Somalia's al-Shabab militants close UN aid offices
Al-Shabab fighters have closed down several aid agencies working in famine-hit Somalia, including some from the UN, accusing them of political bias.
Militants stormed aid offices in the towns of Baidoa and Beledweyne, which like many southern areas are controlled by al-Shabab, witnesses say.
Al-Shabab has long restricted the work of international aid groups but on Monday banned 16 groups outright.
Years of conflict mean Somalia is worst hit by the East African drought.
The lack of rain is said to be the worst in 60 years.
The list of groups banned outright included the United Nations children's agency, Unicef, and other UN bodies, the British charity Concern and groups from Denmark, France, Germany, Italy, Norway, and Sweden.
Unicef spokesman Jaya Murthy told the BBC a group of men, suspected to belong to al-Shabab, occupied their offices in Baidoa and ordered staff to leave.
"They just said they [Unicef staff] should go home immediately and our office is now their office," Mr Murthy told the BBC's Focus on Africa programme.
The al-Shabab statement accused the groups of exaggerating the scale of the problems in Somalia for political reasons and to raise money.
'Risk of death'
It also alleges that the agencies are working with church groups trying to convert vulnerable Muslim children and opposing al-Shabab's attempts to impose Sharia law.
"Three armoured vehicles with gunmen surrounded the offices, including the office of [UN children's agency] Unicef," Baidoa resident Adulahi Idle told the AFP news agency.
"I saw many militiamen go inside the places and force the people there to leave and the men took control."
A senior al-Shabab official told the BBC that those groups which had been closed down had not carrying out many activities, and that the measures would not increase the suffering of ordinary people.
He also pointed out that three groups - the International Committee of the Red Cross, medical aid charity MSF and Italy's Copi - would still be allowed to operate.
Mr Murthy said Unicef was involved only in humanitarian work and al-Shabab's decision would threaten the lives of children.
"About 160,000 severely malnourished children are at imminent risk of death if assistance does not continue," he said.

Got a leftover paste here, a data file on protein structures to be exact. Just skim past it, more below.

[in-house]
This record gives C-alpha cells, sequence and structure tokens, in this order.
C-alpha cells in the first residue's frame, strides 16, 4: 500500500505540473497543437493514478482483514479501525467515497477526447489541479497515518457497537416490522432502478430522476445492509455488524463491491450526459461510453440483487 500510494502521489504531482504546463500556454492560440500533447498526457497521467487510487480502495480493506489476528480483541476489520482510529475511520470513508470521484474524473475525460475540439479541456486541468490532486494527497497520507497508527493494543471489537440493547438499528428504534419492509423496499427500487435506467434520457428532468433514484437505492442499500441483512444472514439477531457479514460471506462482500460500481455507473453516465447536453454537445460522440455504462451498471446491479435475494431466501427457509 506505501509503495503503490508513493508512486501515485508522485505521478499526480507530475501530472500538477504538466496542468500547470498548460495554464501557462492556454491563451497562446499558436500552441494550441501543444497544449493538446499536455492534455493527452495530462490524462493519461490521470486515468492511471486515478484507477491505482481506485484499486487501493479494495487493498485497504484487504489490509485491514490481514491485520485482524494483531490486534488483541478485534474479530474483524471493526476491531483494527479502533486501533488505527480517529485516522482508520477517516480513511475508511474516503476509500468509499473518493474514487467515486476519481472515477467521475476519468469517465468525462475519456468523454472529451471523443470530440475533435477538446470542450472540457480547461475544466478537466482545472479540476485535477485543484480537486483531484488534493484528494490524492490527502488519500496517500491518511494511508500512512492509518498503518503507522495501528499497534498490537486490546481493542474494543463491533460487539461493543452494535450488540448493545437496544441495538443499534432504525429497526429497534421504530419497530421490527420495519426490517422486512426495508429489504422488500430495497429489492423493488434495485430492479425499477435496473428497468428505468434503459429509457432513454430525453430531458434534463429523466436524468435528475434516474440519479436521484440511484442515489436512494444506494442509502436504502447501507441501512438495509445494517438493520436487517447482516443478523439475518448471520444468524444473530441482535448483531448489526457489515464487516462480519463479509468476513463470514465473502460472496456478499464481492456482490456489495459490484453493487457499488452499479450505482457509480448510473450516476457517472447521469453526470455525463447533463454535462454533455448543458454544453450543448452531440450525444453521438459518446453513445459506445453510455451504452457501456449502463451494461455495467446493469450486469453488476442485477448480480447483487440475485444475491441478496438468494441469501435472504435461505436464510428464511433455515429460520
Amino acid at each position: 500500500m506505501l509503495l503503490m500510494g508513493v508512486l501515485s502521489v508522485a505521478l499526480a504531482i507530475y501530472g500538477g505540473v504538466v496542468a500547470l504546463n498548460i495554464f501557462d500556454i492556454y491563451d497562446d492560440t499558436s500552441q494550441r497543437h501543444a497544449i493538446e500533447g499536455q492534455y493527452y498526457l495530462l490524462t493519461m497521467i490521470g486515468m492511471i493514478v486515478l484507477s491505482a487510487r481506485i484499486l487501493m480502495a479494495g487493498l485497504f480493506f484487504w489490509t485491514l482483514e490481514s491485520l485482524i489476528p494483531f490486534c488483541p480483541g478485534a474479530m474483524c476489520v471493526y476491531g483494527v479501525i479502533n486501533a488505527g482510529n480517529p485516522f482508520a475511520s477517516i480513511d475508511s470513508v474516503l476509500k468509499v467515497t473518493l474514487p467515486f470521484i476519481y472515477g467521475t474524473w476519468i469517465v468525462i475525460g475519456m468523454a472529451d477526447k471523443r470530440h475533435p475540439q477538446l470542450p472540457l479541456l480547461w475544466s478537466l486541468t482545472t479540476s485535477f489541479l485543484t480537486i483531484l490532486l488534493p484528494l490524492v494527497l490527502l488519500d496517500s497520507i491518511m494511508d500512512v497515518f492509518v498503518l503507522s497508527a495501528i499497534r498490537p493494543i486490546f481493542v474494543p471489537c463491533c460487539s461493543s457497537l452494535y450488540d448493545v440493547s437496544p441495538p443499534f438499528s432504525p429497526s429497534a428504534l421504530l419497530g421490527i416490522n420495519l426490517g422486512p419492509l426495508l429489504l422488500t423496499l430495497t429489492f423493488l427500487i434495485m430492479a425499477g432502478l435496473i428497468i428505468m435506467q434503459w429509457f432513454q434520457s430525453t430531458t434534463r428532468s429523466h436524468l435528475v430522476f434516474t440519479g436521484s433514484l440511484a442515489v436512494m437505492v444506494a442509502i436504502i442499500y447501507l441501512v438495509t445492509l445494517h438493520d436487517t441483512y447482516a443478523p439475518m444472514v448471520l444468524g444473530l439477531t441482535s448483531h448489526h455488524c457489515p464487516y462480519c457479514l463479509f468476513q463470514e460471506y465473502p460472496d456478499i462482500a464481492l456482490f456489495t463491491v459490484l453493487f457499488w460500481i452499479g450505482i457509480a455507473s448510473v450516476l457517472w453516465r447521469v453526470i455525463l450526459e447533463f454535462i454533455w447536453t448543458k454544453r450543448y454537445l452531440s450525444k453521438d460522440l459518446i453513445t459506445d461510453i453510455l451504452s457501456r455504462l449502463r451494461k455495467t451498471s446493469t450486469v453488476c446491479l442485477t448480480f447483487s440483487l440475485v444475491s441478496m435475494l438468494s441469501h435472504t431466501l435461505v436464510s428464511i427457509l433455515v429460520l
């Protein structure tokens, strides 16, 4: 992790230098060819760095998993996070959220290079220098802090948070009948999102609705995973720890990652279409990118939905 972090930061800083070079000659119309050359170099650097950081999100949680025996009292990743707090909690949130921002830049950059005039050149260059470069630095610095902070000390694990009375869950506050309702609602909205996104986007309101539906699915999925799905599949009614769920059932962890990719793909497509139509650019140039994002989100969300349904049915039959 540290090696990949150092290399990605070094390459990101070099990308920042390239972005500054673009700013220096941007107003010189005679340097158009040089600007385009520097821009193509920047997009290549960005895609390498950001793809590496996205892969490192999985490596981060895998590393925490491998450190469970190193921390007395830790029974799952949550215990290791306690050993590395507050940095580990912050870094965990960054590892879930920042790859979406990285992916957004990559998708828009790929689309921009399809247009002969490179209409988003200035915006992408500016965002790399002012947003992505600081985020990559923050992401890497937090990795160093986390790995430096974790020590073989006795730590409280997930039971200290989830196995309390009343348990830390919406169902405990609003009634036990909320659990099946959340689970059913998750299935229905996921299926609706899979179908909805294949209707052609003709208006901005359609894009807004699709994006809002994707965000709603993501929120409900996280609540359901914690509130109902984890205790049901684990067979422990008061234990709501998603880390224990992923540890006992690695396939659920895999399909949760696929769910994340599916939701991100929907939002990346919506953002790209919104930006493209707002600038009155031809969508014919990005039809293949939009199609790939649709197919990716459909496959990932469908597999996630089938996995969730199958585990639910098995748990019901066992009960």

The UN says the areas worst effected by famine are in the southern and central areas, which are under the control of the al-Qaeda linked group.
The UN-backed government only runs a few areas, including the capital, Mogadishu, which al-Shabab forces withdrew from in August.
Earlier this month, the UN said that famine conditions no longer existed in three of the areas previously worst affected - Bay, Bakool, and Lower Shabelle.
However, a quarter of a million people still face imminent starvation in the country, the UN says.
UN humanitarian affairs co-ordinator Mark Bowden told the BBC: "Somalia still remains the world's most critical situation."
Three other areas, including the squalid camps in the capital, Mogadishu, remain in a state of famine.
However, a senior aid worker familiar with the situation in Somalia who did not wish to be named told the BBC that the situation was still getting worse.
He said the UN could not admit this because it had to show the aid money was being well spent and having an impact.
Other aid workers have also warned that the situation could be worsened through conflict.
Kenya has sent troops into southern parts of Somalia, accusing al-Shabab of abducting Westerners from border areas - charges denied by the militants.
Tens of thousands of Somalis have fled rural areas - many over the borders to Ethiopia and Kenya - in search of food.
Somalia has not had a functioning central government for more than 20 years and has been wracked by fighting between various militias.